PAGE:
Dec 1, 2014
Drawing a line in the sand and expecting that the waves will never reach that point is the same as drawing a trend line on a chart and expecting a similar thing.
Trend lines in and of themselves are nothing in the market. They are a manifestation of your beliefs of what the market will do. This is why I’ve designed an automated system of my trend lines so that it can help me to remove my bias whenever I look at price on the chart.
However, even with the process of automation on the trend lines drawn I still need to be able to know whether a trend line is tradable.
And just because a trend line meets certain criteria - it may still not be considered tradable
Drawing a trend line is relatively easy and everybody knows how, all you need is a line and at least one point. Hence:
Find one or more points and draw a line
This may mean if you are drawing with a horizontal line that one point on the price chart may suffice - this could be a relative high or low on the active price chart.
Or you could really breakout and venture into the world of sloping trend line by finding TWO points and possibly extending the trend line right and left. You may want to pick two swing points - points that have formed two peaks on the chart for one sloping trend line; and then maybe two trough points on the active chart for another sloping trend line.
The decision on whether these lines are good enough to raise your eyebrow for a trade now depend on what you would decide to call an active trend line:
1. How many touches does the trend line have?
In other words, would you be willing to place a limit or stop entry order on it? In my trend lines I always prefer AT LEAST three trend line touches. Two are needed to create a trend line and a third touch verifies that the trend line is what I would consider to be “active” (or recognised).
The next decision you need to determine once you’ve filtered out your trend lines according to your first criteria above is:
2. What is the slope of the trend line like?
In my experience the flatter the trend line the better. Trend lines that are too sharp are merely defining the angle of the active move and any price movement beyond this sharp move would only be telling me that price is no longer moving at this rate (it could be having a rest).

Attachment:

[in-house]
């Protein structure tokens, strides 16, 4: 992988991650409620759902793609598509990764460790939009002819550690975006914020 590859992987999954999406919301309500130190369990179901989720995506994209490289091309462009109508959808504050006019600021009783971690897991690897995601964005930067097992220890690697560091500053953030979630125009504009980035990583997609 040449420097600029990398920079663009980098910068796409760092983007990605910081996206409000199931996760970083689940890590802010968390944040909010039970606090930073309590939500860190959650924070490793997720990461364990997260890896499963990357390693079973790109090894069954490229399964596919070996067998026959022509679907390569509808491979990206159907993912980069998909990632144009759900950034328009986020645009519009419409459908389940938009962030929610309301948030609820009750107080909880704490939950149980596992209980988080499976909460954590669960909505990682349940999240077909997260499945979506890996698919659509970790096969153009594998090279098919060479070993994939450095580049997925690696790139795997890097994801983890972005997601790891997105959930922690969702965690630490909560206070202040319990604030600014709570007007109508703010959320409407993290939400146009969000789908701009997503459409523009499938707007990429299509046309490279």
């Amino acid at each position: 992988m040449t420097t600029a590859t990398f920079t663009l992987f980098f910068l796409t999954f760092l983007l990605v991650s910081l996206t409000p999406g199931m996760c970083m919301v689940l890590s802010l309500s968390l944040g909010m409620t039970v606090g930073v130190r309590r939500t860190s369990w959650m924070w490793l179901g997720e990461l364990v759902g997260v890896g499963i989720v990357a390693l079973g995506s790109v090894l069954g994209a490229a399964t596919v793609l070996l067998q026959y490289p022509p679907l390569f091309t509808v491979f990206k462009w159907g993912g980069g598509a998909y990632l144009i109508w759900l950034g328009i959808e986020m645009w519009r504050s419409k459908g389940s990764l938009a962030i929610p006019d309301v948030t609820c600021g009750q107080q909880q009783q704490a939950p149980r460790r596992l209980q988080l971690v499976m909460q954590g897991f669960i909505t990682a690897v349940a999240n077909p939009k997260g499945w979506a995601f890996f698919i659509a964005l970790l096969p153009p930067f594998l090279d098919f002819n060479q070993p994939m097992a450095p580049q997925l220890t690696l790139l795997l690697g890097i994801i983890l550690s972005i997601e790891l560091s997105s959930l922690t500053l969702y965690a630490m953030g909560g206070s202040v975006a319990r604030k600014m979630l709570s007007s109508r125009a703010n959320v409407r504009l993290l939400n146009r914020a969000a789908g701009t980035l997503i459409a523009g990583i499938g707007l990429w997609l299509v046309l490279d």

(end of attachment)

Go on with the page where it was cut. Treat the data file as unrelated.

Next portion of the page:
Whereas flat trend lines show that price isn’t moving beyond a point and breaking out of this direction would mean that the sideways trend is no longer occurring - i.e. there has been a CHANGE OF TREND.
So you may want to begin filtering out trend lines that are too sharply sloped.
3. How far has price burst through this trend line?
Ideally when trading breakouts beyond trend lines you don’t want price to have previously CLOSED above (or below). If price has shown to have closed above the trend line previously you may have to wait for price to close further above (or below) than what it was previously.
I am really stringent with this criteria for filtering out my current list of active trend lines. In fact, I’ve gone so far as to go back to when the trend line was first formed to check that price hasn’t burst the trend line even with it’s high or low price too much. I want the market to show me how responsive it is to the trend line, however, I need to be also mindful of the fact that when the market is volatile I need to be somewhat lenient on this “bursting criteria” as the market may still be responding to the trend line, but the volatility is overriding.
You may find that by similarly being strict in this area of looking for trend lines to trade you too may improve your profitability.
4. How long has the trend line been active?
Trend lines can be drawn as far back as the beginning of the first price point, whether or not that price point is relevant today will remain to be seen. Generally though trend lines that span only a few minutes will not be as popular as those that have been active for decades. The longer a trend line has been active (by the time it gets to this 4th gate) the more important it becomes.
I know that I’m not the only currency blog in the entire world. There are thousands of similar opinions floating around the world today and even more so. What makes a trend line popular is whether people are watching it AND are prepared to take action upon it with their money. This can present either a good trading opportunity or you may like to take a contrarian approach and fade the popular market opinion.
Again trend line trading presents this opportunity for all traders depending upon their personality and risk profile.
Begin to ask yourself these four questions every time you look at a trend line to trade. Write the answers for each of the four questions so that you can begin to determine what type of trend lines resonate best with your trading. Take snapshots of the charts and continue to build up your portfolio of trend lines.
The more you begin to train yourself in seeing opportunities the better you’ll become at utilising this popular trading technique that most price actions always default to when they analyse the market.
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